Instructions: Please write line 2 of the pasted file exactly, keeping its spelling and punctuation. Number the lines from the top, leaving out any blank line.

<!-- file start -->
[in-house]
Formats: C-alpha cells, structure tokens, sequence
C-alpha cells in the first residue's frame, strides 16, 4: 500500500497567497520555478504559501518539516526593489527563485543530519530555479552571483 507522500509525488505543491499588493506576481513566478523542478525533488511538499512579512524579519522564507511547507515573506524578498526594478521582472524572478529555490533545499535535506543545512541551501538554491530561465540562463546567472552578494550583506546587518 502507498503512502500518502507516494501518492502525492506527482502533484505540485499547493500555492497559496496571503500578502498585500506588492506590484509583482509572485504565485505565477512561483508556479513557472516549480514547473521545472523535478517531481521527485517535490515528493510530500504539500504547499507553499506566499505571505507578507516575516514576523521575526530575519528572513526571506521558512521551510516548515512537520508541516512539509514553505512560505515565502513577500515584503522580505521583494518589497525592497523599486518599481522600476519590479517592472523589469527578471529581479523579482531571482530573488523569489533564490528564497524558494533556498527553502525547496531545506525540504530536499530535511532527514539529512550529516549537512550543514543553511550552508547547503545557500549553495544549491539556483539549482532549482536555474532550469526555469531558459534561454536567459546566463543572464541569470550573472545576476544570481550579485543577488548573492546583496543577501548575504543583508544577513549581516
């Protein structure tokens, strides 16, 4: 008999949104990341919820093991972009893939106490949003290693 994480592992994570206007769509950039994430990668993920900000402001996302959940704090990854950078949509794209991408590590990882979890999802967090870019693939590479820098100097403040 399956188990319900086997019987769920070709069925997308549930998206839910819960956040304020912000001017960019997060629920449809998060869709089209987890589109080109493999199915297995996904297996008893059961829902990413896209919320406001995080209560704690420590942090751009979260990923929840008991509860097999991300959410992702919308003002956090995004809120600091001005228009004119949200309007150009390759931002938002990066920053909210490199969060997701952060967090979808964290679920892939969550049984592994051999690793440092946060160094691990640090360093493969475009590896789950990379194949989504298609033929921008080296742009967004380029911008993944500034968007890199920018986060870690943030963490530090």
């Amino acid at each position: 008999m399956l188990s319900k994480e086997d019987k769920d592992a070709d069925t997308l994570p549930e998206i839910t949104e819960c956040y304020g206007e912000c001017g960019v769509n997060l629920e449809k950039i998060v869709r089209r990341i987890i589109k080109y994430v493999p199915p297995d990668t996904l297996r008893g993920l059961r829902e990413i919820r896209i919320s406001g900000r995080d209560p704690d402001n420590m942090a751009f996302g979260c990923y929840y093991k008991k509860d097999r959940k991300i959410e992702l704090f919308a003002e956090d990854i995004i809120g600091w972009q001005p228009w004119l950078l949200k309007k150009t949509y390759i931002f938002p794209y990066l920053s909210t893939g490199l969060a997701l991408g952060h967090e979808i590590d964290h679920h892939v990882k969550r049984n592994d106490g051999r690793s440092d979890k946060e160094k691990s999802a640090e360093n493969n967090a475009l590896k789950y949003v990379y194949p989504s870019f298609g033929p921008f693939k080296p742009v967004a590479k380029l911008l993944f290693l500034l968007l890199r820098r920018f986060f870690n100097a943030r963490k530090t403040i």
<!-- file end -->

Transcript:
Formats: C-alpha cells, structure tokens, sequence